This fall we announced some enhancements to the membership experience by implementing a new membership structure that acknowledges how we are all Allies and support the A&M community in a variety of ways. The membership levels are as follows:
- Full-Member: These Allies have completed training and committed to maintaining updated training (every three years) and payment of annual membership dues ($25).
- Associate Member: These Allies have either completed a training session (not within the past 3 years) or maintained payment of annual membership dues.
- Sponsors: These Allies and organizations have shown their support through monetary contributions and service.
- Maroon & White Level: $26-50
- 12th Ally Level: $51-150
- Reveille Level: $151-300
- Century Level: $301+
To pay your annual membership dues:
Aggie Allies is funded solely from personal donations and membership dues. In order to provide programming and help others join our cause, we need funds to do it. Annual Membership dues are $25.
- Pay dues online.
- In person: Contact Allies treasurer Jennifer Bradford at firstname.lastname@example.org so she can arrange a meeting.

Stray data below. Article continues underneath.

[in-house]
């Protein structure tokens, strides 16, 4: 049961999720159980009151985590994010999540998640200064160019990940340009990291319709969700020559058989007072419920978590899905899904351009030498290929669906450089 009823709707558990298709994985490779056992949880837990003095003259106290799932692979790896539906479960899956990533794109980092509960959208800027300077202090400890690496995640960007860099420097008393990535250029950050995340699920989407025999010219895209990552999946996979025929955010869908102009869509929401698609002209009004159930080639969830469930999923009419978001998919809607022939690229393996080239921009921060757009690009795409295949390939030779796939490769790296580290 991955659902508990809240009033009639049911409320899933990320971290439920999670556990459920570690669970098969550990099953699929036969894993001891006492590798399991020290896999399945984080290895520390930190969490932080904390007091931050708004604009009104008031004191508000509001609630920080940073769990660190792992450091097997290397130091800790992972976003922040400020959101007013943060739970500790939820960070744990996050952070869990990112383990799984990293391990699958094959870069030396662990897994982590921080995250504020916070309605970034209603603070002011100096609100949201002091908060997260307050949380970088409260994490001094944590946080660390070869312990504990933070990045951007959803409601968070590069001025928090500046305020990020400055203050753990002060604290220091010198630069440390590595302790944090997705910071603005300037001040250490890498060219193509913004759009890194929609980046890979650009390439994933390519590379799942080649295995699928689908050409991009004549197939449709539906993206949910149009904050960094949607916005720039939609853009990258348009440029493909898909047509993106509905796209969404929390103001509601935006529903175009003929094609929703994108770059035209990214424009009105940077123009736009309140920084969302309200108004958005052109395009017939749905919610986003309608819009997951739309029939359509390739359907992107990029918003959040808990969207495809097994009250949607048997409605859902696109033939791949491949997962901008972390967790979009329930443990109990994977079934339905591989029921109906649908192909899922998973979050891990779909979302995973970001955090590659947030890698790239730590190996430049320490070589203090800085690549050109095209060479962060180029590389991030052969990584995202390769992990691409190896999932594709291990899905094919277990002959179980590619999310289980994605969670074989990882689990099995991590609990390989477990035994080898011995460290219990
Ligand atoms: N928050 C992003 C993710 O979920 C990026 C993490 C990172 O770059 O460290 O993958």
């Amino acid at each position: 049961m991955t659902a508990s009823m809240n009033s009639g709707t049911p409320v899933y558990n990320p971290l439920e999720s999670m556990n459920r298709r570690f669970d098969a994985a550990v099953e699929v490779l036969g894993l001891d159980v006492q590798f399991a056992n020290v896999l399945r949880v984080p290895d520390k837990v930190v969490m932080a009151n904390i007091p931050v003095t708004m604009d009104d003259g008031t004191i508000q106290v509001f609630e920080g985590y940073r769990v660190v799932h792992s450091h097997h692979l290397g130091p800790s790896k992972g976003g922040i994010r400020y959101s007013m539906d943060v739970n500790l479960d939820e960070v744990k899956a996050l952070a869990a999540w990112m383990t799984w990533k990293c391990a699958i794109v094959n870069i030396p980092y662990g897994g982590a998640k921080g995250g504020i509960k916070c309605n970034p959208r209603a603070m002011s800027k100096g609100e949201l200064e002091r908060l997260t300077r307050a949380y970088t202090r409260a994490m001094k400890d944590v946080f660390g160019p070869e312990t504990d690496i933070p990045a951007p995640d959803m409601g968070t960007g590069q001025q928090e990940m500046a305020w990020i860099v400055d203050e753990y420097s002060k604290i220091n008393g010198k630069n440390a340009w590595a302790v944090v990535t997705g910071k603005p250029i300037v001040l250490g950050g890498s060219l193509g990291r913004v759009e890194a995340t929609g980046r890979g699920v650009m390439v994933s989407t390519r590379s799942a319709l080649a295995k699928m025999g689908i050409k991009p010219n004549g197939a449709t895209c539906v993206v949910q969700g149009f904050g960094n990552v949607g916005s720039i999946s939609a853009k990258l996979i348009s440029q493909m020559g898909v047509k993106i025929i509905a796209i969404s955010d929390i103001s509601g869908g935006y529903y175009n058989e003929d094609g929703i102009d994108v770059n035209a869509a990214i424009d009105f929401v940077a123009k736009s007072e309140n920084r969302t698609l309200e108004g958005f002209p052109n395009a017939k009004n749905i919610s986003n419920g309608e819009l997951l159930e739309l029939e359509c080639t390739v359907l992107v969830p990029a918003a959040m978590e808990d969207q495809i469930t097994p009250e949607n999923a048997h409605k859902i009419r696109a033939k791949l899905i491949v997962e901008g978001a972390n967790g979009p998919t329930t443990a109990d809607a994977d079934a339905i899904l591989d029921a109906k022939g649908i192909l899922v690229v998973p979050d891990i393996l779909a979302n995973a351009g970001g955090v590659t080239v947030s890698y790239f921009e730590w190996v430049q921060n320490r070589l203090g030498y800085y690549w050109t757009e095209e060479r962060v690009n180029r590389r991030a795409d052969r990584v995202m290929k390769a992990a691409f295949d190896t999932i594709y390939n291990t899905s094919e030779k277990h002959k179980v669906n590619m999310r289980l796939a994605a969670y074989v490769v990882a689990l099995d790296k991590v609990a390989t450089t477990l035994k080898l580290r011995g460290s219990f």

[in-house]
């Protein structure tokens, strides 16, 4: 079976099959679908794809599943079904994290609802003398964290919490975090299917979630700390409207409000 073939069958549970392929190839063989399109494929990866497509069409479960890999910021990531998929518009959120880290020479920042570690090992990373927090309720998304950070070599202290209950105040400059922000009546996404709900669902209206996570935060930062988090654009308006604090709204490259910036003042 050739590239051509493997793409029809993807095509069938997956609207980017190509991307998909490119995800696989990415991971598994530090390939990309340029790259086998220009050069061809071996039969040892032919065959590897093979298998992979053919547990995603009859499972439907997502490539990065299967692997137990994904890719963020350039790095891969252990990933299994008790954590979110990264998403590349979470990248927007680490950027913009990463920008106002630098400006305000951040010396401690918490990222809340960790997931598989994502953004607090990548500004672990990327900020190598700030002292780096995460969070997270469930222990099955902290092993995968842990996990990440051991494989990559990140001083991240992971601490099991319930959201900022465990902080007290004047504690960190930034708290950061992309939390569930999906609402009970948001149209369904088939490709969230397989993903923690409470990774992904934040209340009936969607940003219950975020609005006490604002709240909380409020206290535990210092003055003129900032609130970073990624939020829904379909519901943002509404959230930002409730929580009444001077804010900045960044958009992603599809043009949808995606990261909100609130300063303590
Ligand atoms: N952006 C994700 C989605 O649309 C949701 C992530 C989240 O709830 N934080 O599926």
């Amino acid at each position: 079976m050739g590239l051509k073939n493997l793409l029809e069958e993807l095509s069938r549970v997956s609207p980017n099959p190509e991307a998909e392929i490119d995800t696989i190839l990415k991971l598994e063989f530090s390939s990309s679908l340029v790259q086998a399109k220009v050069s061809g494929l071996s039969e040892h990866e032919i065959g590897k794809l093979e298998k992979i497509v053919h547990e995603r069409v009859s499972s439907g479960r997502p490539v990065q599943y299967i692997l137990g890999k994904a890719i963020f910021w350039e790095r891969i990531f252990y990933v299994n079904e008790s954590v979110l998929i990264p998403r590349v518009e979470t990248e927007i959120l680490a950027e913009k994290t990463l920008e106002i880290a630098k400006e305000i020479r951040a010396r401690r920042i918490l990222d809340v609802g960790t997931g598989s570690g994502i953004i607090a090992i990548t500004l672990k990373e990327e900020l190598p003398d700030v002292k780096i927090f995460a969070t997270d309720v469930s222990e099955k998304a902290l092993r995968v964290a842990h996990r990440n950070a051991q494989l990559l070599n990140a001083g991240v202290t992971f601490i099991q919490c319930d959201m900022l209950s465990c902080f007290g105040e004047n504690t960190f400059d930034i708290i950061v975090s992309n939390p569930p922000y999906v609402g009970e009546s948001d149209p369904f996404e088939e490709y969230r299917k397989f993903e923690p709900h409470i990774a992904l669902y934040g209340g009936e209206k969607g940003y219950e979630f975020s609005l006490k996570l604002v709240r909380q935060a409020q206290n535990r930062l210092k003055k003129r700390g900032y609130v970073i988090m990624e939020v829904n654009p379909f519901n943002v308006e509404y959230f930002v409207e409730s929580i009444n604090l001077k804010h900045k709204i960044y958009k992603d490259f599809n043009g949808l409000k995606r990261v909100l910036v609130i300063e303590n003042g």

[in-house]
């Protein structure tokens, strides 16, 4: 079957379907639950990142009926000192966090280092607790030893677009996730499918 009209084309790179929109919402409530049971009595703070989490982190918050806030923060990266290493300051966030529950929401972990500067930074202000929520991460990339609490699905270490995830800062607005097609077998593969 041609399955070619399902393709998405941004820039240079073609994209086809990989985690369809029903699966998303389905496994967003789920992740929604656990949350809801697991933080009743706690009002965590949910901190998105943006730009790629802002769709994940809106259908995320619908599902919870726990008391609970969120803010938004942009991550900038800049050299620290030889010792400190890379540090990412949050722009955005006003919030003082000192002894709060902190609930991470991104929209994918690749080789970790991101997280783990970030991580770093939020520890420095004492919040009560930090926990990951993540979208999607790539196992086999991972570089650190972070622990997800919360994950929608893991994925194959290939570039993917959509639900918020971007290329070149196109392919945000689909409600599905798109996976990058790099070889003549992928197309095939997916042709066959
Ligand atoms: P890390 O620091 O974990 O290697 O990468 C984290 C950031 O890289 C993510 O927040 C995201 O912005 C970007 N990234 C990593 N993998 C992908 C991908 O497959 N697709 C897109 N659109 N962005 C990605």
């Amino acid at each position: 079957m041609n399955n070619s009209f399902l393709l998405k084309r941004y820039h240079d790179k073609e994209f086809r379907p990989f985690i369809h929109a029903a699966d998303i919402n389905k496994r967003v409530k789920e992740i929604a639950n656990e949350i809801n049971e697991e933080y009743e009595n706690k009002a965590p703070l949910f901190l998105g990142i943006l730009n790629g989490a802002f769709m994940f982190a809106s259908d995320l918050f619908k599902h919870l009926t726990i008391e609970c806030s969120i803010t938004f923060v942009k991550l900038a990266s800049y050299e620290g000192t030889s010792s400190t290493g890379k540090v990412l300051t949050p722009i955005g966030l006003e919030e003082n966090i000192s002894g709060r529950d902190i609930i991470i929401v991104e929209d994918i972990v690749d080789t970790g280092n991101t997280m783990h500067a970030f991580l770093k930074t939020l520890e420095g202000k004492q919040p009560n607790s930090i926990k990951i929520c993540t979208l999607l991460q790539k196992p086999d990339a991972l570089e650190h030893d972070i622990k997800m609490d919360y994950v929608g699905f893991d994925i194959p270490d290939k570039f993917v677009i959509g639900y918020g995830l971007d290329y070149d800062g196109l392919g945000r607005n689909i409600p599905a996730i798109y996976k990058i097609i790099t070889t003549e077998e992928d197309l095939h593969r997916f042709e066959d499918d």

Update your Ally Workshop training:
gay? fine by me.
What is an Ally?
Allies include staff, faculty, and students at Texas A&M University who display an Ally placard outside their office or residence hall room. This sign identifies them as individuals who are willing to provide a safe haven, a listening ear, and support for lesbian, gay, bisexual, and transgender people or anyone dealing with sexual orientation issues.
If you attended an Aggie Allies advance or workshop more than three years ago, we thank you for your continued support by inviting you to complete an Aggie Allies workshop to renew your commitment to being an ally.
Did You Know?
We live in a society that often discriminates against people who are different. We have all been taught to believe that to be "straight" is to be normal. This can cause a great deal of pain for gay, lesbian, bisexual, and transgender (GLBT) people.
"Coming out," or disclosing their orientation to others, is an important step in GLBT people’s self-acceptance. Like everyone, GLBT people accept themselves better if others accept them. Learn more...